SPOILERS for the Marvel's Agents of S.H.I.E.L.D. Season 3 episode “Many Heads, One Tale” follow.
You’ve been warned.
“Many Heads, One Tale” was a fast-paced thriller of an episode. The episode gave FitzSimmons shippers a moment they’ve been waiting on for three years, and that wasn’t even the biggest surprise of the evening.
During FitzSimmons’ kiss, a book was knocked to the ground, conveniently opening to a page explaining the history of a symbol the agents had been researching in relation to the NASA mission that sent Will to another planet. The pages shows the progression of the goat symbol that Fitz and Simmons were originally searching for as it changed in stylization over generations, until finally becoming an inversion of the modern Hydra insignia.
Meanwhile, Grant Ward – who had, up until this point, been propping himself up as the new head of Hydra – broke into the vault of now-deceased Hydra head Baron Wolfgang Von Strucker. The vault was said to house Hydra’s true power. Gideon Malick, the industrialist who serves on the World Council and advises the President of the United States, was already waiting for Ward in the vault. Malick showed Ward this great source of power – a miniature version of the monolith that both Will and Simmons had passed through.
Malick explained the true history of Hydra, how the organization went back much further in history than the rise of the Red Skull during World War II. It underwent many different names and structures, but it has always had a single purpose – serving the creature exiled to the other side of the monolith’s portal. He also revealed that creature to be an ancient and incredibly powerful Inhuman.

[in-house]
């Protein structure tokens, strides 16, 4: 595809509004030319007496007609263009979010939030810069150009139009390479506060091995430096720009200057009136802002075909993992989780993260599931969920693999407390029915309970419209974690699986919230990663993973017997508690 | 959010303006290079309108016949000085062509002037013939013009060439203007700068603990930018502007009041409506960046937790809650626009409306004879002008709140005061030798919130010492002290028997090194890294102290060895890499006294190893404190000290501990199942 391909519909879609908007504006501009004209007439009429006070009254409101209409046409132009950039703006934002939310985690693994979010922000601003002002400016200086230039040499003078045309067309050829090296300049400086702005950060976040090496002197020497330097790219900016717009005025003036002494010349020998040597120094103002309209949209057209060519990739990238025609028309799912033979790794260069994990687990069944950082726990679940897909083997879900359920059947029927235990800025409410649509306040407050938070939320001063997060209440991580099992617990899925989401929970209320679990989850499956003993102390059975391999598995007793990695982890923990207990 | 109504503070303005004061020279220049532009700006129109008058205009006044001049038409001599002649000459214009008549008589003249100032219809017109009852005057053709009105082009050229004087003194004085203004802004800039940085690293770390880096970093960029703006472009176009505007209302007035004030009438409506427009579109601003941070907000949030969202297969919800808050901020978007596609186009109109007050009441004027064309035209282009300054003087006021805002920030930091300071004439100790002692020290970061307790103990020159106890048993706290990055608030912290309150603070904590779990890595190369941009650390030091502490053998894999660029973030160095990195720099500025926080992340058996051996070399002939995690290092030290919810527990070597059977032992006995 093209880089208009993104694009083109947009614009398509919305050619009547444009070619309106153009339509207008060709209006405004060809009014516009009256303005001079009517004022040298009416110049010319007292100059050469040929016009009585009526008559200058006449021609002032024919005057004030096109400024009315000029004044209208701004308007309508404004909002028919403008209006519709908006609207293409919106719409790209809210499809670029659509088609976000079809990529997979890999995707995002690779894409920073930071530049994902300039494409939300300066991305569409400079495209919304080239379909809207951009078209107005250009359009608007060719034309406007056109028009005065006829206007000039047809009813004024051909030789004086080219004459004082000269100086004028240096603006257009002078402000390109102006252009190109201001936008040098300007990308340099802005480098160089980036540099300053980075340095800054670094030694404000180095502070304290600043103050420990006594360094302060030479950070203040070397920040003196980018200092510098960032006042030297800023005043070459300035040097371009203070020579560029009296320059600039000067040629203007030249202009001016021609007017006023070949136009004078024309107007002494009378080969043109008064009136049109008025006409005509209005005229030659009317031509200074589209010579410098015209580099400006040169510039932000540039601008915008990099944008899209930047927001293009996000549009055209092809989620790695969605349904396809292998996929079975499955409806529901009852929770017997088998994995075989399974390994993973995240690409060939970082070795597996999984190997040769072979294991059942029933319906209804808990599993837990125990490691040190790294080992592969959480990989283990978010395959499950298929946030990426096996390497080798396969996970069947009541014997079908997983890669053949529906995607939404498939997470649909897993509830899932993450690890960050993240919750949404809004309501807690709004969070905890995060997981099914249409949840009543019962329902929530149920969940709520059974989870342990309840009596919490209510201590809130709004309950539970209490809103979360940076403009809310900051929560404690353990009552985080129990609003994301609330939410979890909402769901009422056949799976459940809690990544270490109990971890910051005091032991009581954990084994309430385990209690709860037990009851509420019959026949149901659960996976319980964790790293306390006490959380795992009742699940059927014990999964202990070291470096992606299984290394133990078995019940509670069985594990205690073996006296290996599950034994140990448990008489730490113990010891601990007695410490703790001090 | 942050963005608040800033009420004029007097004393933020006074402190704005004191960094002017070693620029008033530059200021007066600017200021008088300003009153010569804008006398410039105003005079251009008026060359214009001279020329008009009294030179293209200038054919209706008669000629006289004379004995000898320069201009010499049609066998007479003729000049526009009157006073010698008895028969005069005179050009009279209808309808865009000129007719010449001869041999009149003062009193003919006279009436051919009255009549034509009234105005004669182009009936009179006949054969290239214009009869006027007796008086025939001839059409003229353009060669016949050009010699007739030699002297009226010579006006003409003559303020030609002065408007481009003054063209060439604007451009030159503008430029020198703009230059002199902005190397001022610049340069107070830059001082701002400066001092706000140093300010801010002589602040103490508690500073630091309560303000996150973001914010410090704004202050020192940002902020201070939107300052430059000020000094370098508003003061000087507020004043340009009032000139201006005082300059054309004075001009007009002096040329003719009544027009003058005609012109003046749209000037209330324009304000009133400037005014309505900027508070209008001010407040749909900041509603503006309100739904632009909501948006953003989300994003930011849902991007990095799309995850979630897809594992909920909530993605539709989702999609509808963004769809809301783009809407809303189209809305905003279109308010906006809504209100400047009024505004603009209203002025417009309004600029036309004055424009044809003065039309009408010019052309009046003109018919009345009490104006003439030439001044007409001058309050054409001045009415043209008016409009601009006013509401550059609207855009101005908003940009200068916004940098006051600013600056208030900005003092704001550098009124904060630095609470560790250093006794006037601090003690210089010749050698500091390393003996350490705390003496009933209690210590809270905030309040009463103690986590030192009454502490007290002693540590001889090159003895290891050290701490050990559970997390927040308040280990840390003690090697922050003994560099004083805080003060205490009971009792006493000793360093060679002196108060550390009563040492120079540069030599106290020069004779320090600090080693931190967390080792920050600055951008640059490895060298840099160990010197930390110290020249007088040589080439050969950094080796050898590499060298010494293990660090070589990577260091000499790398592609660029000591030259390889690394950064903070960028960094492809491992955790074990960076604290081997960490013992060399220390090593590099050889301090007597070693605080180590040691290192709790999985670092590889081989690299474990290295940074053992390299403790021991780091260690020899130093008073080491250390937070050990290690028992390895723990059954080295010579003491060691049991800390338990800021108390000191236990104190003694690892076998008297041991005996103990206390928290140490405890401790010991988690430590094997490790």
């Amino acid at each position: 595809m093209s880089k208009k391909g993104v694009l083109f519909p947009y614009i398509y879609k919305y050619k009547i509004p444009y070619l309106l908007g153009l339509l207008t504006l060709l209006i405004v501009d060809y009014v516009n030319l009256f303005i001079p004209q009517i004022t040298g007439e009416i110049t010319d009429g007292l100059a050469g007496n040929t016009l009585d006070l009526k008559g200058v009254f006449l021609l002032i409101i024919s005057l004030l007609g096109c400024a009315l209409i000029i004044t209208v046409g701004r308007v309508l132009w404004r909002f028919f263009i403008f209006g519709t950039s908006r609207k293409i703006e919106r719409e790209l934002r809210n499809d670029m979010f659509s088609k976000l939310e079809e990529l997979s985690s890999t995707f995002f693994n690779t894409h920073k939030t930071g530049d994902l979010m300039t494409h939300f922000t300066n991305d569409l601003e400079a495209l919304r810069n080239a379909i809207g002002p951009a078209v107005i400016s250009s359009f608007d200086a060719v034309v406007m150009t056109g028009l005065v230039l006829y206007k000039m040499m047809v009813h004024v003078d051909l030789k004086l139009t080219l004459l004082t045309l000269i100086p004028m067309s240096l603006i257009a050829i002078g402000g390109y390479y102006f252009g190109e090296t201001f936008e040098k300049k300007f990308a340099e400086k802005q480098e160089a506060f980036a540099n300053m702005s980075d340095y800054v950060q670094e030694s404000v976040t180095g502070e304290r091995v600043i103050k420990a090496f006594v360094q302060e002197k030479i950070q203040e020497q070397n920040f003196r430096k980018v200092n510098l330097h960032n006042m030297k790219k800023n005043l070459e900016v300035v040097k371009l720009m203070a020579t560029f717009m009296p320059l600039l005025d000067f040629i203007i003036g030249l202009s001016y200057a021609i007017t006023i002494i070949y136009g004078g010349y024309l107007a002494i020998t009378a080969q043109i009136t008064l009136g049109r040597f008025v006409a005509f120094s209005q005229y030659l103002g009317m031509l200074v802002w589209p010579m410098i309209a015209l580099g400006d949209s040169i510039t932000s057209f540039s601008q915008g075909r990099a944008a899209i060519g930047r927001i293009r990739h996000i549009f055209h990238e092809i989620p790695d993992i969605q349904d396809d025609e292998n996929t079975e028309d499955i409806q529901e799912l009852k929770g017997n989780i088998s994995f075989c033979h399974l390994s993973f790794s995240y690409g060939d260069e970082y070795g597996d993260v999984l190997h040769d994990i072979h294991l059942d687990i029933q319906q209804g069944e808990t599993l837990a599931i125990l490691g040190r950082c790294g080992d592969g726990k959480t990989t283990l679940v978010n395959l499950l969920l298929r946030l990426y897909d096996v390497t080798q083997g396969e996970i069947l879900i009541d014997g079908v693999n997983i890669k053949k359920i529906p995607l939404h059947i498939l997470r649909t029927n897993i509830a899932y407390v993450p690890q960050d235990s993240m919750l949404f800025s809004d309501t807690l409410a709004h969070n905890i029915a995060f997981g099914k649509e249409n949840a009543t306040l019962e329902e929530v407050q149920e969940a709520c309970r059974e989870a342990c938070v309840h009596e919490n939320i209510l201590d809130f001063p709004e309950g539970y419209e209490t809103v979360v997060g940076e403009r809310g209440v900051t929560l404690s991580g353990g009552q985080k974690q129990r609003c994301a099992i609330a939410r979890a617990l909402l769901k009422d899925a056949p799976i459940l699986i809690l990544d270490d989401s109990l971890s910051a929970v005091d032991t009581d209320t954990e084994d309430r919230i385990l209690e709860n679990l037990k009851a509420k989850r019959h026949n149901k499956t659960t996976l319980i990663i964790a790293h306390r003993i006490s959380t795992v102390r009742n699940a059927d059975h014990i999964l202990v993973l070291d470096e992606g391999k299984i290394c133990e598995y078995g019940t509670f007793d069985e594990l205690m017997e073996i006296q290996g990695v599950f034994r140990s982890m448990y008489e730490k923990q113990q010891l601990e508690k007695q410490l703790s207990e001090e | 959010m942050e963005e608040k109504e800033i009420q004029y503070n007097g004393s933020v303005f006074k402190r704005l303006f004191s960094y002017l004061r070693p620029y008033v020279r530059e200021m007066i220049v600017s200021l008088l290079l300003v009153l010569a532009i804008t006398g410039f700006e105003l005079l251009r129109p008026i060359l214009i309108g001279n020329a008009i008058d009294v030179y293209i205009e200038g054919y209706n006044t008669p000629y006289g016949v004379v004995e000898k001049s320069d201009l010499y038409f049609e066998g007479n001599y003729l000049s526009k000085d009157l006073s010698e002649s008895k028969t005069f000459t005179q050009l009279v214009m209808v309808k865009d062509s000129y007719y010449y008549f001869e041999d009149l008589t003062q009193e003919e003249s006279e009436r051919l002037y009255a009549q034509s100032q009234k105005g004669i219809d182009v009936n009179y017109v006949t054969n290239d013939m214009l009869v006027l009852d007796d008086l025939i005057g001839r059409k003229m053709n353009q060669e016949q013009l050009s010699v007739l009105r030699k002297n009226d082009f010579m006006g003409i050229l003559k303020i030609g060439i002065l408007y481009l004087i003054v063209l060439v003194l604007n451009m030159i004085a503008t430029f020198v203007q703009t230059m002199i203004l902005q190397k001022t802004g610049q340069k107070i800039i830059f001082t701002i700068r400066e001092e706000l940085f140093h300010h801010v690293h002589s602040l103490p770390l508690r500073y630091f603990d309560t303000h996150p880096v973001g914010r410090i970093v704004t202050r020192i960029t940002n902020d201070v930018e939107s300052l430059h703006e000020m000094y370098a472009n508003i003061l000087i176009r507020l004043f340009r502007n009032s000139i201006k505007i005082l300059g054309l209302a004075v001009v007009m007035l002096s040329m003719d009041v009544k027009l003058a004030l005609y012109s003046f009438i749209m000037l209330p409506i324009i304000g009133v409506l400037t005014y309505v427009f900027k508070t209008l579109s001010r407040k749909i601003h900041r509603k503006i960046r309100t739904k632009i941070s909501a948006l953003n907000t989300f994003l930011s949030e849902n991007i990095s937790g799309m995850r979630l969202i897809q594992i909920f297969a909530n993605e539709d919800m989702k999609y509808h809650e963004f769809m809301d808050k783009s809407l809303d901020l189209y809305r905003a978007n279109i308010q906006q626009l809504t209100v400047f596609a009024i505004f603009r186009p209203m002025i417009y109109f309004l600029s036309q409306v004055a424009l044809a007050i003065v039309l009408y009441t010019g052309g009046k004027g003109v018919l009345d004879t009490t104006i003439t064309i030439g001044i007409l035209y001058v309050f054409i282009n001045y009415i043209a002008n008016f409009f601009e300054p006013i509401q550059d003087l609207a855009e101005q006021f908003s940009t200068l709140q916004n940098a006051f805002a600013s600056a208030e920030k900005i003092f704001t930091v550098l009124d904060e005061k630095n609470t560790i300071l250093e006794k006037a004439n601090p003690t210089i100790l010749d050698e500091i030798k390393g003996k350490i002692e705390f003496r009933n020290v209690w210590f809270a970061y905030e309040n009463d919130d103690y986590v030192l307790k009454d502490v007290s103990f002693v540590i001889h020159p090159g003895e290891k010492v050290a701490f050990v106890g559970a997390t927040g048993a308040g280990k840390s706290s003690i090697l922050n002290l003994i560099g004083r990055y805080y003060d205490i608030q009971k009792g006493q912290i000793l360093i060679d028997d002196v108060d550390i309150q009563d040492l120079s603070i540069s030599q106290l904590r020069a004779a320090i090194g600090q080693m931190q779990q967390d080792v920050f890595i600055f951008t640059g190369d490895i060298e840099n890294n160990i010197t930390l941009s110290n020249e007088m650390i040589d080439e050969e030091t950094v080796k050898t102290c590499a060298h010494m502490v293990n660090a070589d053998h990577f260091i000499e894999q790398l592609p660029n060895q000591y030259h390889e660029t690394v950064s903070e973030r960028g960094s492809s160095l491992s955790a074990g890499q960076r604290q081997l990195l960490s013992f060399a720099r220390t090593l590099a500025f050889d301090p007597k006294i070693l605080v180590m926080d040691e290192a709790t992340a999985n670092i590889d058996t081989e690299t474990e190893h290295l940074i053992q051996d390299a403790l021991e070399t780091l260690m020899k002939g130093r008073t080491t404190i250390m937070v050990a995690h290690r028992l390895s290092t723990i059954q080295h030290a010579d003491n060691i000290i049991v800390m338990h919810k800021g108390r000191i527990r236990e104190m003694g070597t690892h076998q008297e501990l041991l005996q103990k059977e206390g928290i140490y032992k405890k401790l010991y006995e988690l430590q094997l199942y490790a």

Fitz and Simmons discovered that the ram’s head symbol that eventually became Hydra’s symbol was used in blood sacrifices. We’ve seen the symbol in the flashback to the castle in England, where a young man was sent through the monolith portal. The symbol was also inverted and became the insignia of the NASA project that sent Will on his mission, a project that we now know Gideon Malick was involved with. Both the young Englishman and Will’s research party were sent as sacrifices, to serve the Inhuman on the other side.
So Hydra’s entire purpose has always been to find a way to bring this Inhuman back to Earth. Red Skull? He was following the “principal that Hydra was built upon, that ultimate power is not of this world,” but he was certainly not the true founder of the organization, as we had been led to believe. Now, Hydra is manufacturing an Inhuman army to serve its master, and looking to figure out how S.H.I.E.L.D. managed to bring someone back through the monolith’s portal.
This answers a few questions we’ve had about the monolith and Will’s mission. How was NASA planning to get Will’s team back? They weren’t. The team was always intended as a sacrifice for the Inhuman. How did the monolith end up leaving NASA and falling into the hands of S.H.I.E.L.D.? We don’t know the exact details, but both organizations were infiltrated by Hydra, so it shouldn’t have been too hard.